The 11 best things to do in Echo Park
The neighborhood’s namesake and centerpiece, this former reservoir lives on as a family-friendly destination worthy of its bold backdrop: the Downtown skyline amid the lotus flower blooms, fountains and the Lady of the Lake statue. You can push your way through the lake in a pedal or swan boat ($11–$25 per hour) or stroll around the path that hugs its borders. Make sure to stop at the revived boathouse and its breakfast pit stop Beacon.
Dodger Stadium (otherwise known as Chavez Ravine) has been home to the Dodgers since 1962, making it the third-oldest ballpark in Major League Baseball. Its charms—enhanced with recent renovations—are best seen from the inside, with a Dodger Dog in hand; the zigzag outfield shades and hexagon scoreboards are the perfect foreground for a sunset against the San Gabriel Mountains. And don’t worry if you’re visiting during the off season: The stadium still offers daily tours for $20.
Music-lovers flock to this often-jammed duo of clubs for all flavors of indie, dub reggae and electronica. The temperature can rise to uncomfortable levels when it’s crowded, although the back patio offers sweet relief. The big, low-slung Echoplex sits underneath the Echo, where you’ll find recurring dance parties as well as touring artists who draw bigger crowds.
The dozen or so towering Victorian homes that line Carroll Avenue collectively form one of the most picturesque spots in the city. The wooden turrets and shaded portraits feel frozen in time, calling back to a post-Spanish, pre-Hollywood way of life that feels like a secret part of L.A. history. That is, until you realize it’s the backdrop of some of the silver screen’s most iconic franchises, including Chinatown, The Fast and the Furious films and Michael Jackson’s Thriller.
Whatever you want to call it—restaurant, bar, arcade—Button Mash has created a category all its own in L.A. Vietnamese spring rolls, a decadent double cheeseburger and a selection of rice dishes, noodles, sandwiches and larger plates bring bright, spicy and herbaceous notes to this neighborhood hang. The drink menu includes a unique list of beer and wine, which you can peruse before you hit the 50-ish arcade machines from the ’70s to ’90s.
L.A.’s oldest park, founded in 1886, is big and beautiful but tends to get a bad rap. Admittedly, some things here have fallen by the wayside, but among the palm tree groves and hilly hikes, you’ll find great views of the Valley, Downtown, the Hollywood Hills and Dodger Stadium. On the northeast edge of the park, just off Angels Point Road, you’ll find a rope swing tied to a tree overlooking Northeast L.A.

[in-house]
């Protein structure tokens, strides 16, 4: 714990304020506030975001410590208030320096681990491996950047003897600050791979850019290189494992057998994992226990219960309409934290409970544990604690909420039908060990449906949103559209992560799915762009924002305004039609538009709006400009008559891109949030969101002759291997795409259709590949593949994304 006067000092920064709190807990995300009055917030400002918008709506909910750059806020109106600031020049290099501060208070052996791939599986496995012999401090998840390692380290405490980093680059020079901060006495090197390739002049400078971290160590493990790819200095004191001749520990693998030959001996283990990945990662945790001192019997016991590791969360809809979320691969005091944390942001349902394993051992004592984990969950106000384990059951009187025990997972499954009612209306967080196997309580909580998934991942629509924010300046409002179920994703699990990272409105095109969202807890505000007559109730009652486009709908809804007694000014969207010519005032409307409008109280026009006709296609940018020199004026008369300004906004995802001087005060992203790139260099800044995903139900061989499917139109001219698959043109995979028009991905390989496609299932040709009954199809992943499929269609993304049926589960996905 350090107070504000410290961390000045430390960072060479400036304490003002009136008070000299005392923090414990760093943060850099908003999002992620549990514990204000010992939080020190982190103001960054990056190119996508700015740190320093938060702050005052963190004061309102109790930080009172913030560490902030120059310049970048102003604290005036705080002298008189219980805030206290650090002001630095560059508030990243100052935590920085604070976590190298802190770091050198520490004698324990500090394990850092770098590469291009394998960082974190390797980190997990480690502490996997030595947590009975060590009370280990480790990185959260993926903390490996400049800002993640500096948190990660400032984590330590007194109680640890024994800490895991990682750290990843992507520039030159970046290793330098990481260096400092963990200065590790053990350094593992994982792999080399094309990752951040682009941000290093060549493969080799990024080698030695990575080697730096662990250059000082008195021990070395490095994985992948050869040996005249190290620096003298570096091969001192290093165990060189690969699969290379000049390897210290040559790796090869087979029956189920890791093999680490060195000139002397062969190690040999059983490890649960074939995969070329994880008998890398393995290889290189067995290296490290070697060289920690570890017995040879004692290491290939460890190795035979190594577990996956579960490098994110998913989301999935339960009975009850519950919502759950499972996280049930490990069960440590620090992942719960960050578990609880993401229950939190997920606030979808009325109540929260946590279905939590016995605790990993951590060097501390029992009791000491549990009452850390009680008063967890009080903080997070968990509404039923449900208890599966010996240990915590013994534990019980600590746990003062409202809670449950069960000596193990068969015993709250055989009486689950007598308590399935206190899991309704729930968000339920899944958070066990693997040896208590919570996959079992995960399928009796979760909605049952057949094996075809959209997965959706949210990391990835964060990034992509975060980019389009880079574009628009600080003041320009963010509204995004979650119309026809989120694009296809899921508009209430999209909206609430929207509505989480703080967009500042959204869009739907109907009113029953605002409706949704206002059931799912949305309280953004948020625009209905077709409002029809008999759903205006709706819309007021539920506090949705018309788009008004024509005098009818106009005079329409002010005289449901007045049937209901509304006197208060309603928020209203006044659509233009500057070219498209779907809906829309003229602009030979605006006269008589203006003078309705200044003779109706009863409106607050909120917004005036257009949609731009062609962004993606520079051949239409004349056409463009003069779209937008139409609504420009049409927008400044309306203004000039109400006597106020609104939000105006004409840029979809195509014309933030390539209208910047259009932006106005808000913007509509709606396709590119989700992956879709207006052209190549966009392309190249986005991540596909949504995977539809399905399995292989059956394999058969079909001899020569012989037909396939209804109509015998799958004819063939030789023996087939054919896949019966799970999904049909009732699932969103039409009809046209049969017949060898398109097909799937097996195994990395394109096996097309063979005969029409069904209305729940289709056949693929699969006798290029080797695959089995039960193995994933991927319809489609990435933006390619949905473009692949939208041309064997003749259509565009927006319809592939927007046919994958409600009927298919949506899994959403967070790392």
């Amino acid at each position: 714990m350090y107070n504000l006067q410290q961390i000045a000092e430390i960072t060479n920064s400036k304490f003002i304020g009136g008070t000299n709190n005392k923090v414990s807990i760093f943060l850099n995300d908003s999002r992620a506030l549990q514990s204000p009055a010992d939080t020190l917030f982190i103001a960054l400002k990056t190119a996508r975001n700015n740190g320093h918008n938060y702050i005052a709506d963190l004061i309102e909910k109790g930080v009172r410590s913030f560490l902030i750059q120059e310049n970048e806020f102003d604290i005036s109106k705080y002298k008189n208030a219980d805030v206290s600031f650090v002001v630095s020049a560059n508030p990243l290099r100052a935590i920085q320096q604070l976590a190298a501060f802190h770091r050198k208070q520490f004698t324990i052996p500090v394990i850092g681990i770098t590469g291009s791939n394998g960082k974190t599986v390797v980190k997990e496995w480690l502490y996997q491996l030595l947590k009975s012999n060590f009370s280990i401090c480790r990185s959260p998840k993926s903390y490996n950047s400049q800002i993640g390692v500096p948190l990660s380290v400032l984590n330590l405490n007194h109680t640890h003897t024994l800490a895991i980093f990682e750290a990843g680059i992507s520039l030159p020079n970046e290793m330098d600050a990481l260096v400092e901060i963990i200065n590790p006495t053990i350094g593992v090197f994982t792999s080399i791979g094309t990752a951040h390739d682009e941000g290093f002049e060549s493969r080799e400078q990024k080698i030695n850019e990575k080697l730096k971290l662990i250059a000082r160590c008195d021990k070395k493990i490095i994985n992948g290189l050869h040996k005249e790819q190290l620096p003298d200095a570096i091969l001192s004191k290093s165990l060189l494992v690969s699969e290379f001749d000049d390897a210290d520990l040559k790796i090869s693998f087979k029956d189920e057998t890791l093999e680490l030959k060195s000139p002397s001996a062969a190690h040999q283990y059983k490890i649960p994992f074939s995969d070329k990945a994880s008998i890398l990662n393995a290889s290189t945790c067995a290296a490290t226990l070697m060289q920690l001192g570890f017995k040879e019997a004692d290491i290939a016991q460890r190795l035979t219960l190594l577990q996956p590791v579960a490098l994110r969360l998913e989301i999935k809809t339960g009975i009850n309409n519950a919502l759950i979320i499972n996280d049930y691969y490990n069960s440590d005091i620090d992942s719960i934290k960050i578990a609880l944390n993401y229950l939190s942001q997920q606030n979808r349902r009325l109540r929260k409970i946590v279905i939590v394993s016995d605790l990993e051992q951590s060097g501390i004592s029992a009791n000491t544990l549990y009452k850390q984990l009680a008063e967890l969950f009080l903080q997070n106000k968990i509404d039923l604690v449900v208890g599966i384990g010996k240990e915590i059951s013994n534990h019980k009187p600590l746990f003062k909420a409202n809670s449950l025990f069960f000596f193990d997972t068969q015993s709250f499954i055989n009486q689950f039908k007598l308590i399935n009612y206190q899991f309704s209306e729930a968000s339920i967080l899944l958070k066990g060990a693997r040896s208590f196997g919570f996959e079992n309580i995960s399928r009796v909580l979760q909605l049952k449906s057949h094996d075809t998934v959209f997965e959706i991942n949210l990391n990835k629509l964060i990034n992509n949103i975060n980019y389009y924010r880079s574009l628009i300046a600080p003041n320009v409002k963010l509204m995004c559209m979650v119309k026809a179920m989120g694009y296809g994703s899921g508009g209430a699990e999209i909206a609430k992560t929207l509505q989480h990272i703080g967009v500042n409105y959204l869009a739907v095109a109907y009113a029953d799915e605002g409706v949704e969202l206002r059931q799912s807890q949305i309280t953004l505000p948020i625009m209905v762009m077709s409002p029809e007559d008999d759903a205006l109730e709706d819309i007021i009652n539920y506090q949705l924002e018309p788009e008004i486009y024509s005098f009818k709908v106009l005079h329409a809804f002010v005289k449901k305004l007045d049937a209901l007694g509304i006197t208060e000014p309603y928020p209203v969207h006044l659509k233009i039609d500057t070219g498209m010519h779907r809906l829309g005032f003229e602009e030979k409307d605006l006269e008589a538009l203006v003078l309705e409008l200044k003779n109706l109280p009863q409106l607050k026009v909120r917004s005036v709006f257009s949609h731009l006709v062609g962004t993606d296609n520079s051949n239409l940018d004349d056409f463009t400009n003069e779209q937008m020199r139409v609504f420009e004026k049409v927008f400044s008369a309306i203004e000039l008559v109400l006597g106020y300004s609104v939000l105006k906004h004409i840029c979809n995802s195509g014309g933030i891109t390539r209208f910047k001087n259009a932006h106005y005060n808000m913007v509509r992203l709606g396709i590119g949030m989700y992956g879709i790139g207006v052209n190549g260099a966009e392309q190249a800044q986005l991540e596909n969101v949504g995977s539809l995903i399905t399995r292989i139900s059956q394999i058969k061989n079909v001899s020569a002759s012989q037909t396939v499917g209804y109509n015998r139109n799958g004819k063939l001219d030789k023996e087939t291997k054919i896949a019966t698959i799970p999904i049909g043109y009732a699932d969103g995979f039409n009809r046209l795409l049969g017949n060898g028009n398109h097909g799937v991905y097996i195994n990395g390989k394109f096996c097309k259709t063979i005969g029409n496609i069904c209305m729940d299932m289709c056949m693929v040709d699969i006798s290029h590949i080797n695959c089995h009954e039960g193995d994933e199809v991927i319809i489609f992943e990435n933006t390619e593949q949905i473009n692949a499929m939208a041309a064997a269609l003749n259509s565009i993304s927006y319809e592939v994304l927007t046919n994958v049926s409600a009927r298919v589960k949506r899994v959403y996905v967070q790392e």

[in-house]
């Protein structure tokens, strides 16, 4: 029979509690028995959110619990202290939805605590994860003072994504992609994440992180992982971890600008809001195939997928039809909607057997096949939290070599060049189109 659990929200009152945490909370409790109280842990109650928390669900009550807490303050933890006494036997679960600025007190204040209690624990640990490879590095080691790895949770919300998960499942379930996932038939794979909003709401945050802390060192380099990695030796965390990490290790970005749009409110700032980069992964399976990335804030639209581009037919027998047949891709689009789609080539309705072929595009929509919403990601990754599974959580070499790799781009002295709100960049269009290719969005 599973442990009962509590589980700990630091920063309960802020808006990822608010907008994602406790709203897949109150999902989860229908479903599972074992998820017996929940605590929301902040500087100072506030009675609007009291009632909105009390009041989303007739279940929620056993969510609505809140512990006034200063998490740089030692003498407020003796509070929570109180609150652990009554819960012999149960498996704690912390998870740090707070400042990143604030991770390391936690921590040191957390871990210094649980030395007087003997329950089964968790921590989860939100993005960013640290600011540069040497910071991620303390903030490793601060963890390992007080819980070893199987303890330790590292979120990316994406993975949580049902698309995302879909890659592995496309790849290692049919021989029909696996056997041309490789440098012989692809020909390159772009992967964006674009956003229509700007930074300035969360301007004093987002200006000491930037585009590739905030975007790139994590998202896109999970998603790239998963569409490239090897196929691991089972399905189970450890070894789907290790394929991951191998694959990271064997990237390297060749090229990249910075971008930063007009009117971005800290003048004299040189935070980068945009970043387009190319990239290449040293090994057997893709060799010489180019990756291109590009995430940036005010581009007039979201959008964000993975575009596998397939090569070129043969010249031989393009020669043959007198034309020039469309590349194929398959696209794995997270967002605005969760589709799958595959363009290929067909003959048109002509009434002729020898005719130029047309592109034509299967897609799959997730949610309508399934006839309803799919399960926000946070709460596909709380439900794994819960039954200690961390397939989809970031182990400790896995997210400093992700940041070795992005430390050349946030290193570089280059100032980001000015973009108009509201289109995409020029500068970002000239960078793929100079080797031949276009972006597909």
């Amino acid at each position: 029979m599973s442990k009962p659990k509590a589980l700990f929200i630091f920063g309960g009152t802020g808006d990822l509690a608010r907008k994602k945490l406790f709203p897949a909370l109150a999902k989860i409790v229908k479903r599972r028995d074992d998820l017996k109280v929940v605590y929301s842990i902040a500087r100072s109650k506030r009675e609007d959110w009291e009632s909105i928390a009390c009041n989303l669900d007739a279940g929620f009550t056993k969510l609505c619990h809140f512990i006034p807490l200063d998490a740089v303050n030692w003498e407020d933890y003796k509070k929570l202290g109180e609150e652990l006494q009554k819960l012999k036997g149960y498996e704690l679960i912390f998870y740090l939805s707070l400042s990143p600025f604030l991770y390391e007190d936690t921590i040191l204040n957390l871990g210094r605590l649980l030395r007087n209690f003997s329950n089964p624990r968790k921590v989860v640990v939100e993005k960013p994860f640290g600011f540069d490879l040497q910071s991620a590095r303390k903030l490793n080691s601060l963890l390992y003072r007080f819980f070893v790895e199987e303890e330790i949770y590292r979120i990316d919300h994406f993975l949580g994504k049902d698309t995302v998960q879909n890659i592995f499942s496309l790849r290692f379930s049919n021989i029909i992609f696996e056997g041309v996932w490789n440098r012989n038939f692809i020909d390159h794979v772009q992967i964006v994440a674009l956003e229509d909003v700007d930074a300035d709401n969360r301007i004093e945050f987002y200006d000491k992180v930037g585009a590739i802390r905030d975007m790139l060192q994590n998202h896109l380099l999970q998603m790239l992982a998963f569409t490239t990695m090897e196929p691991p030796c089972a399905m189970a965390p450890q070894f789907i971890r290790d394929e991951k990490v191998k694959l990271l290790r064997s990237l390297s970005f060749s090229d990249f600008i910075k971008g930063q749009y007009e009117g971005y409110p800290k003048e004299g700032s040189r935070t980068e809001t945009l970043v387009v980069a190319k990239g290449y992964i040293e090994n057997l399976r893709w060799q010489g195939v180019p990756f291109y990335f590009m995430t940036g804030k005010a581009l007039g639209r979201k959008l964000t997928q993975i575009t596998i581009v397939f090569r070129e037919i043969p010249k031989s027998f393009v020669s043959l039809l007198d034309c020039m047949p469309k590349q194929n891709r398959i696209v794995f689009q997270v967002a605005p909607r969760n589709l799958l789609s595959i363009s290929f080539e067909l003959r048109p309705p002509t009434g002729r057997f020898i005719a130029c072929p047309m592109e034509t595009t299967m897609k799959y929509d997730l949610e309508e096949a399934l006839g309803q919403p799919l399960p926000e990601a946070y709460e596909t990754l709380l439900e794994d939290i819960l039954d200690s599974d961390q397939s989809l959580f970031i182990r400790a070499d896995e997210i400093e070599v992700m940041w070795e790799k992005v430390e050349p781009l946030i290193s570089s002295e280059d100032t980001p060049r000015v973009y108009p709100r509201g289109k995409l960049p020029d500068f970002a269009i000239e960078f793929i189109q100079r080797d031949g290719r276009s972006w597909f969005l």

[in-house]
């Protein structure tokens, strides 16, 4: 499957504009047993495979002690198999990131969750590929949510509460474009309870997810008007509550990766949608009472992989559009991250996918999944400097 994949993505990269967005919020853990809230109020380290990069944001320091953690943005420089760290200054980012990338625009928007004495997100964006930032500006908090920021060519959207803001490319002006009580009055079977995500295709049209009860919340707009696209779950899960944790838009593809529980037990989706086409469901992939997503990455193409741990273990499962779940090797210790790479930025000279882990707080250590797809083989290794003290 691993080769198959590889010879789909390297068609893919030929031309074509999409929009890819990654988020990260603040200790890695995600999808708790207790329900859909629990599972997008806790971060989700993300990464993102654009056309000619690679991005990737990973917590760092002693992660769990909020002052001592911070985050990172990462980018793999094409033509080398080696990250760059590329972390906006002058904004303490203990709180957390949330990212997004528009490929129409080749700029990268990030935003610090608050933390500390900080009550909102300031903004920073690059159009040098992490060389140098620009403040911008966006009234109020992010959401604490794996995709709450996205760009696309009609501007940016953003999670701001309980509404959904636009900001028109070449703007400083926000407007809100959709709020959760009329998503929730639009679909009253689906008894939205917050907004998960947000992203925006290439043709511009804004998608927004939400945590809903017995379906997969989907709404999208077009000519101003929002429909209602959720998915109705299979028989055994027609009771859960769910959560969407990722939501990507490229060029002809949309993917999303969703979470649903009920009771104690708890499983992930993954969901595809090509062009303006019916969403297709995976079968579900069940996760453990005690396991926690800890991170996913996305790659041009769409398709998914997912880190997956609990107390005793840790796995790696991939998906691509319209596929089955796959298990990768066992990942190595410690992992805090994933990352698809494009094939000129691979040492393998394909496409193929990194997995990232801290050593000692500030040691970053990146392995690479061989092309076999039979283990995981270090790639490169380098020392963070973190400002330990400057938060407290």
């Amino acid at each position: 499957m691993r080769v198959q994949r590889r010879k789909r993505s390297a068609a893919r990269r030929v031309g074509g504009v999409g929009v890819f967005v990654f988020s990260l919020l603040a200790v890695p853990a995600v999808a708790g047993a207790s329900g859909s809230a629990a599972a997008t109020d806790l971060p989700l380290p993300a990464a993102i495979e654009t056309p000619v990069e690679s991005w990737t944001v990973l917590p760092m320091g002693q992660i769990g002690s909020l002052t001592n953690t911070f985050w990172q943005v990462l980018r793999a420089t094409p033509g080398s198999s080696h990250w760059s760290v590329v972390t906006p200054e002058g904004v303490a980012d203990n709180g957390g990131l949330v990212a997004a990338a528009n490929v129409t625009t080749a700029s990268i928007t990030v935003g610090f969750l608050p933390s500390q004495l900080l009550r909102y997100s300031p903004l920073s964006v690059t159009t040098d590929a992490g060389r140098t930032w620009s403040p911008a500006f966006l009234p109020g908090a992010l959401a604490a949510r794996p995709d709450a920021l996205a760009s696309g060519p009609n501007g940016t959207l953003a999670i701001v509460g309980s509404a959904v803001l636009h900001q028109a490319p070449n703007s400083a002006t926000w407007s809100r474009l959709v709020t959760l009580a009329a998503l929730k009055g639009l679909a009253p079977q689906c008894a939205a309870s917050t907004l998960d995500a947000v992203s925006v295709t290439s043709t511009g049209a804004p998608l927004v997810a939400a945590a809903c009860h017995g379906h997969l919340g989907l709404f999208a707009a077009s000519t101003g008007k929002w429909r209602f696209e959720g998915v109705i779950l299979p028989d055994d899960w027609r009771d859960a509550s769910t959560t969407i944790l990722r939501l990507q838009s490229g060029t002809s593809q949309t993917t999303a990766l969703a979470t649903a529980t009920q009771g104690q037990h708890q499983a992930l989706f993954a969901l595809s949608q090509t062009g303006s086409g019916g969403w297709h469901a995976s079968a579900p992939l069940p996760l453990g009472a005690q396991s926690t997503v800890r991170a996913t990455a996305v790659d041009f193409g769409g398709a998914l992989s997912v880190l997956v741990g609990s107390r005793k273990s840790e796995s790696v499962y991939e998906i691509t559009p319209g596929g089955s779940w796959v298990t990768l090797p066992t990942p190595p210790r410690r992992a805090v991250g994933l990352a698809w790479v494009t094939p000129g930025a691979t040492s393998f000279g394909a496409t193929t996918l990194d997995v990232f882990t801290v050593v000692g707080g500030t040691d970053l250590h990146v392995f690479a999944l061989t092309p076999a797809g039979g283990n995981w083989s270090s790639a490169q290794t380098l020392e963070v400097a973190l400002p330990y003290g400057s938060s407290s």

At first glance, the inside of this storefront resembles any other market in the area—but look closer and you’ll find a collection of funny time travel curiosities that one needs in order to visit the past and future, from Barbarian Repellent to Primordial Soup In a Can and a whole bunch of books. What’s going on? The market is a ruse: Everything in it is indeed for sale, but the store is actually a front for 826LA, a non-profit organization which tutors kids ages 6 to 18 (you’ll find some of the kids’ written pieces in the shop).
Primarly a music rehearsal and recording space, Bedrock has become one of Echo Park’s main creative hubs. The space boasts some pretty spectacular murals, and hosts occasional block parties stocked with local bands and beer gardens.
Founded and curated by Shepard Fairey, creator of the OBEY street art series and Barack Obama’s iconic “Hope” campaign poster, Subliminal hosts exhibitions by established and emerging artists at its Echo Park base—think everyone from Apex and Andrew Holder to Tim Armstrong and Mark Mothersbaugh, as well as work by Fairey himself.
Aimed at curious locals and aspiring filmmakers, this community media arts organization holds a film school, a rental shop and a 50-seat microcinema that screens DIY and outsider films.
This art gallery epitomizes the nerd-gone-cool phenomenon with video game and pop culture-inspired art shows. Exhibitions here are smart, interesting and always have a sense of humor. Their opening reception parties are actually parties—we’re talking hundred-plus attendees and free booze—and always draw a fascinating cross-section of locals.